average efficiency rating of an epa phase 2 pellet stove is 78%

    figuring wood at 6000 btu per pound and pellets at 7000 btu per pound (i saw that somewhere)

    pound for pound the pellet stove wins easily.

    taking into consideration that pellets generally are more expensive than cordwood in most localities btu for the buck , wood will still likely win, however the ease of dealing with pellet fuel compared to wood, i think just about makes it a wash. now before someone says "well you can cut your own wood and process it" yeah you can , buy a chainsaw, gas for it , if you are serious, a splitter and gas for it, then factor those costs in it gets closer in the btu for the buck arguement. then look at the availability of use. cordwood needs to season , pellets dont.

    OTOH woodstoves dont need electricity pellet stoves do, pellet stoves have moving parts and electric motors , woodstoves generally dont so replacement of these motors can be an added cost down the road. in a new install with no chimney a pellet stove is much less expensive to install. pellet fuel is neat and comes in sealed bags , wood is messy and has to be toted in bark and bugs and all. woodstoves create more ash per pound of fuel than pellet stoves do. but wood can be stacked outside with little cover and will still be usable, pellets have to be more carefully stored. wood can get rained on and will dry out and be usable again, pellets get wet they are absolutely useless.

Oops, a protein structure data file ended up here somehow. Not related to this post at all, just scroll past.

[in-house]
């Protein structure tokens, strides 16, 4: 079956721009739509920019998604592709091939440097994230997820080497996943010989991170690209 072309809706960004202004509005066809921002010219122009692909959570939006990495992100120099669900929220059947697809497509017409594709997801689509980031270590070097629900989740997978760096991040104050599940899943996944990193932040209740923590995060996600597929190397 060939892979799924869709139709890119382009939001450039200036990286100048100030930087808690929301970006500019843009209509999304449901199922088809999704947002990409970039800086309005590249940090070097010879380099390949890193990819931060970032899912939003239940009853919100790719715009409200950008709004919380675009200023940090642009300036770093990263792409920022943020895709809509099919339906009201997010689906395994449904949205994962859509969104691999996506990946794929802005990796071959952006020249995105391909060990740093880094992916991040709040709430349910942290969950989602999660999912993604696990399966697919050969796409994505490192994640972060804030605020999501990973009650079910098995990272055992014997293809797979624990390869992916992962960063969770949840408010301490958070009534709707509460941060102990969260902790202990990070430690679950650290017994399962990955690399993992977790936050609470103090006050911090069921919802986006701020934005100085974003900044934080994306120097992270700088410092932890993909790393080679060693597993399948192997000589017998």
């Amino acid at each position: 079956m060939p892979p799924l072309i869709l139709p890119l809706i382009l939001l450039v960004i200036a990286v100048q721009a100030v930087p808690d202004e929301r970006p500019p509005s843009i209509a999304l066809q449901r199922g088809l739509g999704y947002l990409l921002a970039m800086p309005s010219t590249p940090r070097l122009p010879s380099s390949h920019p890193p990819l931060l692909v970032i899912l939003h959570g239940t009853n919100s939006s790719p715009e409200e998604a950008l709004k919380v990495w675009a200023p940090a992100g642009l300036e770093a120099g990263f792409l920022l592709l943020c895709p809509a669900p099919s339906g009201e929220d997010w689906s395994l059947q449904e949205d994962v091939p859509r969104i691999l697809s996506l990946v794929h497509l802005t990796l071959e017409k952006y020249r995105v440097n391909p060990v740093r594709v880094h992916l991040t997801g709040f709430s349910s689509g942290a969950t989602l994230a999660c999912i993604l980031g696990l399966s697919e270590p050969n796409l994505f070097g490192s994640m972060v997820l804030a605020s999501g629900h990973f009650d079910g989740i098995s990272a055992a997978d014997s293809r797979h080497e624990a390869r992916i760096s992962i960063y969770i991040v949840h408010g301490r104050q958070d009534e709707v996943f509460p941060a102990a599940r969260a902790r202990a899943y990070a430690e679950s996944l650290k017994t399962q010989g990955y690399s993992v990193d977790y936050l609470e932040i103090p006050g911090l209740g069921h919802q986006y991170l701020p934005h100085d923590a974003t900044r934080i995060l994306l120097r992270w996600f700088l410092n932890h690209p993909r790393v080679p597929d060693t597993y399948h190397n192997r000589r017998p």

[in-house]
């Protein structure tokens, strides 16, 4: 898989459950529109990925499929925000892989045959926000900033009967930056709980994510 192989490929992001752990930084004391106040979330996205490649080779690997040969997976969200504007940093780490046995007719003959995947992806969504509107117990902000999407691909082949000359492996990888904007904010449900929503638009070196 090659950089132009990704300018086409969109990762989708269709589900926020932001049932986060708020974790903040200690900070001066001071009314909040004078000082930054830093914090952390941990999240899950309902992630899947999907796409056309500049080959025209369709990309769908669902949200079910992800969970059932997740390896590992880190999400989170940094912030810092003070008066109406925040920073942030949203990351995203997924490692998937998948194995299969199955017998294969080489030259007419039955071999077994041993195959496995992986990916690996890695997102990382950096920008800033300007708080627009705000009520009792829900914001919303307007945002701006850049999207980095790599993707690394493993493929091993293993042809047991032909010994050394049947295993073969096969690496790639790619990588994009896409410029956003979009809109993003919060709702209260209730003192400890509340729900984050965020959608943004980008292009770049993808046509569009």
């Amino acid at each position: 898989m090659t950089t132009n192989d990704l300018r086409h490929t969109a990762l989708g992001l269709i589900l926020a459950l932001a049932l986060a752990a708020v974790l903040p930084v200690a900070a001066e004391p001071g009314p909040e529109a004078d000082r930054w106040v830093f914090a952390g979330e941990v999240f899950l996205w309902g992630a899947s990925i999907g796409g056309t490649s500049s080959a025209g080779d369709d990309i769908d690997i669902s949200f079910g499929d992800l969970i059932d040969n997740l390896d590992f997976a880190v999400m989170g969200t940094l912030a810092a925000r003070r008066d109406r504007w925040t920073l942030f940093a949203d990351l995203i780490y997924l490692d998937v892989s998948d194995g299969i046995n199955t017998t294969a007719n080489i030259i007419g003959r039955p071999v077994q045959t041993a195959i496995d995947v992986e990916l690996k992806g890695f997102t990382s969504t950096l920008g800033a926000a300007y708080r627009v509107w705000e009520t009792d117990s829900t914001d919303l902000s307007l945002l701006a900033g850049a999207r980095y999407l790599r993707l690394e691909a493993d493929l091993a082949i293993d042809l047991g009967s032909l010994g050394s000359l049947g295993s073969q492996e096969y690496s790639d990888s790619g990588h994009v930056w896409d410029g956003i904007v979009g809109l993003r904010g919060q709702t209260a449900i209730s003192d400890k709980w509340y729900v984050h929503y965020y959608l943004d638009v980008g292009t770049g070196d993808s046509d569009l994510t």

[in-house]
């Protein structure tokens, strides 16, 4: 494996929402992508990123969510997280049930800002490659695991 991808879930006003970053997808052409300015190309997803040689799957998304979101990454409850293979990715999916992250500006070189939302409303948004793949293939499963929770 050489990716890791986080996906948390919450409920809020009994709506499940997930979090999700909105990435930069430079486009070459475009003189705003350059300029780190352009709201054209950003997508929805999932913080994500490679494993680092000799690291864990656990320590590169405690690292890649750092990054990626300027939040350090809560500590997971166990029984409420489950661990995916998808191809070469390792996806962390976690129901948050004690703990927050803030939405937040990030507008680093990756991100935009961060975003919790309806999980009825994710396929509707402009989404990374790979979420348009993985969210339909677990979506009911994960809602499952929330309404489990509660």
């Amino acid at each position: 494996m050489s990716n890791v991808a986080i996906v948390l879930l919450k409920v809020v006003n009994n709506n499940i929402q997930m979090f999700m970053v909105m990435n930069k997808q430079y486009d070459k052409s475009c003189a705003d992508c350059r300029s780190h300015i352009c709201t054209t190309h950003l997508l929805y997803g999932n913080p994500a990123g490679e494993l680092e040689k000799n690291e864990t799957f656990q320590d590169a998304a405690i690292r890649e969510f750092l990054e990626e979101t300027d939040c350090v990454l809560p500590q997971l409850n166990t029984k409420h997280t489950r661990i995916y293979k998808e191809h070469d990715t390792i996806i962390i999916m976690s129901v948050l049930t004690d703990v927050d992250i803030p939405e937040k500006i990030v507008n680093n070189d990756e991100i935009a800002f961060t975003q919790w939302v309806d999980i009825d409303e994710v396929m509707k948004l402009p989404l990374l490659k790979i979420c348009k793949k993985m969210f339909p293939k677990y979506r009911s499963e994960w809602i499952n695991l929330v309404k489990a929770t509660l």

i could go on and on...

    all im saying is this. both have advantages both have disadvantages. a wise man who i consider a friend has stated many times in here, "theres an arse for every seat" the descision about whether to go pellet or wood simply should not be decided solely on the amount of BTU's a stick has over a couple handfuls of pellets. but the overall intent of lifestyle the purchaser intends to lead with regard to heating their home. both are very effective ways of accomplishing the same thing.
  22. DiggerJim

    DiggerJim Feeling the Heat

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    Hmmm....even more study suggests the following though (I'm a long time wood burner for my wood-fired brick oven so I've done some of these calcs before <grin>):